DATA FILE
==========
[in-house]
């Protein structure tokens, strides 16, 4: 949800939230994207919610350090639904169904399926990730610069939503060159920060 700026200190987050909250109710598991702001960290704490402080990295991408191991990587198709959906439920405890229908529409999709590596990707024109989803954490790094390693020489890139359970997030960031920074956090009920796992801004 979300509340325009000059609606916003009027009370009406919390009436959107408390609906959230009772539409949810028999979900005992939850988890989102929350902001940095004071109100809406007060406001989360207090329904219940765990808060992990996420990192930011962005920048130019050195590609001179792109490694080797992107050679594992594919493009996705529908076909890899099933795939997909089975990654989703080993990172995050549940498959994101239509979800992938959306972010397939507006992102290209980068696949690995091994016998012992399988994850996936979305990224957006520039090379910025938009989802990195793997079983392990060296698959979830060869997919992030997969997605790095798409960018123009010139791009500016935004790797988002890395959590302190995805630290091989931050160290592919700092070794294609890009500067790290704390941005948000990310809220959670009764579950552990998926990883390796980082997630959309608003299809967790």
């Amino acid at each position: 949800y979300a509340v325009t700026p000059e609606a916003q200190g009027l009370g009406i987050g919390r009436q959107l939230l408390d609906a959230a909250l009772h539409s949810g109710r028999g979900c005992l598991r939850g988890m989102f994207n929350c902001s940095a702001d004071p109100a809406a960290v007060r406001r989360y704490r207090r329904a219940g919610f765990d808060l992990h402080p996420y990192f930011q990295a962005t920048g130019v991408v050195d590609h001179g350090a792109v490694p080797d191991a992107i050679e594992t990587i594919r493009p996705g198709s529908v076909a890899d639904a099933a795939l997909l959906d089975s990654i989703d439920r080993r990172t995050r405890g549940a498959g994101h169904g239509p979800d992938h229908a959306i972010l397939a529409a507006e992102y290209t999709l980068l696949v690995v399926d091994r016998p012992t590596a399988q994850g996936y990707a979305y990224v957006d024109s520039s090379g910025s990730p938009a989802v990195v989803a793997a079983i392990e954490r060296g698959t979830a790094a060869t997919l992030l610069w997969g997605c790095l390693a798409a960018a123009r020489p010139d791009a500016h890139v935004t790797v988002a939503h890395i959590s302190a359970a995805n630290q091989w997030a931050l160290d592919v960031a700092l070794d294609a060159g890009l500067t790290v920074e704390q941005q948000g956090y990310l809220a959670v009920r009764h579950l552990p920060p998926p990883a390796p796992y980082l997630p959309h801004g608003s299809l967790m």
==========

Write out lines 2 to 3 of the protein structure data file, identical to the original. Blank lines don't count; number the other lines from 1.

């Protein structure tokens, strides 16, 4: 949800939230994207919610350090639904169904399926990730610069939503060159920060 700026200190987050909250109710598991702001960290704490402080990295991408191991990587198709959906439920405890229908529409999709590596990707024109989803954490790094390693020489890139359970997030960031920074956090009920796992801004 979300509340325009000059609606916003009027009370009406919390009436959107408390609906959230009772539409949810028999979900005992939850988890989102929350902001940095004071109100809406007060406001989360207090329904219940765990808060992990996420990192930011962005920048130019050195590609001179792109490694080797992107050679594992594919493009996705529908076909890899099933795939997909089975990654989703080993990172995050549940498959994101239509979800992938959306972010397939507006992102290209980068696949690995091994016998012992399988994850996936979305990224957006520039090379910025938009989802990195793997079983392990060296698959979830060869997919992030997969997605790095798409960018123009010139791009500016935004790797988002890395959590302190995805630290091989931050160290592919700092070794294609890009500067790290704390941005948000990310809220959670009764579950552990998926990883390796980082997630959309608003299809967790």
């Amino acid at each position: 949800y979300a509340v325009t700026p000059e609606a916003q200190g009027l009370g009406i987050g919390r009436q959107l939230l408390d609906a959230a909250l009772h539409s949810g109710r028999g979900c005992l598991r939850g988890m989102f994207n929350c902001s940095a702001d004071p109100a809406a960290v007060r406001r989360y704490r207090r329904a219940g919610f765990d808060l992990h402080p996420y990192f930011q990295a962005t920048g130019v991408v050195d590609h001179g350090a792109v490694p080797d191991a992107i050679e594992t990587i594919r493009p996705g198709s529908v076909a890899d639904a099933a795939l997909l959906d089975s990654i989703d439920r080993r990172t995050r405890g549940a498959g994101h169904g239509p979800d992938h229908a959306i972010l397939a529409a507006e992102y290209t999709l980068l696949v690995v399926d091994r016998p012992t590596a399988q994850g996936y990707a979305y990224v957006d024109s520039s090379g910025s990730p938009a989802v990195v989803a793997a079983i392990e954490r060296g698959t979830a790094a060869t997919l992030l610069w997969g997605c790095l390693a798409a960018a123009r020489p010139d791009a500016h890139v935004t790797v988002a939503h890395i959590s302190a359970a995805n630290q091989w997030a931050l160290d592919v960031a700092l070794d294609a060159g890009l500067t790290v920074e704390q941005q948000g956090y990310l809220a959670v009920r009764h579950l552990p920060p998926p990883a390796p796992y980082l997630p959309h801004g608003s299809l967790m």